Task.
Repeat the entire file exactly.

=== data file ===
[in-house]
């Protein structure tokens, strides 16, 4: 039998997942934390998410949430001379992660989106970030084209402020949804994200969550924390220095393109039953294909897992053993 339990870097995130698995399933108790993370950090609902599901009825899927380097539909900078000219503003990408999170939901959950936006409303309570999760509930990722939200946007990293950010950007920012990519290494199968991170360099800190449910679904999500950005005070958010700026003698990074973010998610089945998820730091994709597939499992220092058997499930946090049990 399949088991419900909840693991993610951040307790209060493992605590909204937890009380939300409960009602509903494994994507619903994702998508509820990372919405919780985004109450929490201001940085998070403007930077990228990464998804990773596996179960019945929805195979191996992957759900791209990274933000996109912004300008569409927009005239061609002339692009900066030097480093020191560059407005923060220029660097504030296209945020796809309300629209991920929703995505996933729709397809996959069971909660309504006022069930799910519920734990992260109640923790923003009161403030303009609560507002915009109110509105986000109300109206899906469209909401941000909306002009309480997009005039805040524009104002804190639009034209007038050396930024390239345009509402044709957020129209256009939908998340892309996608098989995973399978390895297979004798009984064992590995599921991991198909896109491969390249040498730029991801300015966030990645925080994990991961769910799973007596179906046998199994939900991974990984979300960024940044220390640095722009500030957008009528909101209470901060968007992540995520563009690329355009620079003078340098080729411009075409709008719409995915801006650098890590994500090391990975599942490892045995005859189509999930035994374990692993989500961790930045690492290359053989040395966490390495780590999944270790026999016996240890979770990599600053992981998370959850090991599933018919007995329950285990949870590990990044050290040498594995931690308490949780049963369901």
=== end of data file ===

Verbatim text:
[in-house]
């Protein structure tokens, strides 16, 4: 039998997942934390998410949430001379992660989106970030084209402020949804994200969550924390220095393109039953294909897992053993 339990870097995130698995399933108790993370950090609902599901009825899927380097539909900078000219503003990408999170939901959950936006409303309570999760509930990722939200946007990293950010950007920012990519290494199968991170360099800190449910679904999500950005005070958010700026003698990074973010998610089945998820730091994709597939499992220092058997499930946090049990 399949088991419900909840693991993610951040307790209060493992605590909204937890009380939300409960009602509903494994994507619903994702998508509820990372919405919780985004109450929490201001940085998070403007930077990228990464998804990773596996179960019945929805195979191996992957759900791209990274933000996109912004300008569409927009005239061609002339692009900066030097480093020191560059407005923060220029660097504030296209945020796809309300629209991920929703995505996933729709397809996959069971909660309504006022069930799910519920734990992260109640923790923003009161403030303009609560507002915009109110509105986000109300109206899906469209909401941000909306002009309480997009005039805040524009104002804190639009034209007038050396930024390239345009509402044709957020129209256009939908998340892309996608098989995973399978390895297979004798009984064992590995599921991991198909896109491969390249040498730029991801300015966030990645925080994990991961769910799973007596179906046998199994939900991974990984979300960024940044220390640095722009500030957008009528909101209470901060968007992540995520563009690329355009620079003078340098080729411009075409709008719409995915801006650098890590994500090391990975599942490892045995005859189509999930035994374990692993989500961790930045690492290359053989040395966490390495780590999944270790026999016996240890979770990599600053992981998370959850090991599933018919007995329950285990949870590990990044050290040498594995931690308490949780049963369901």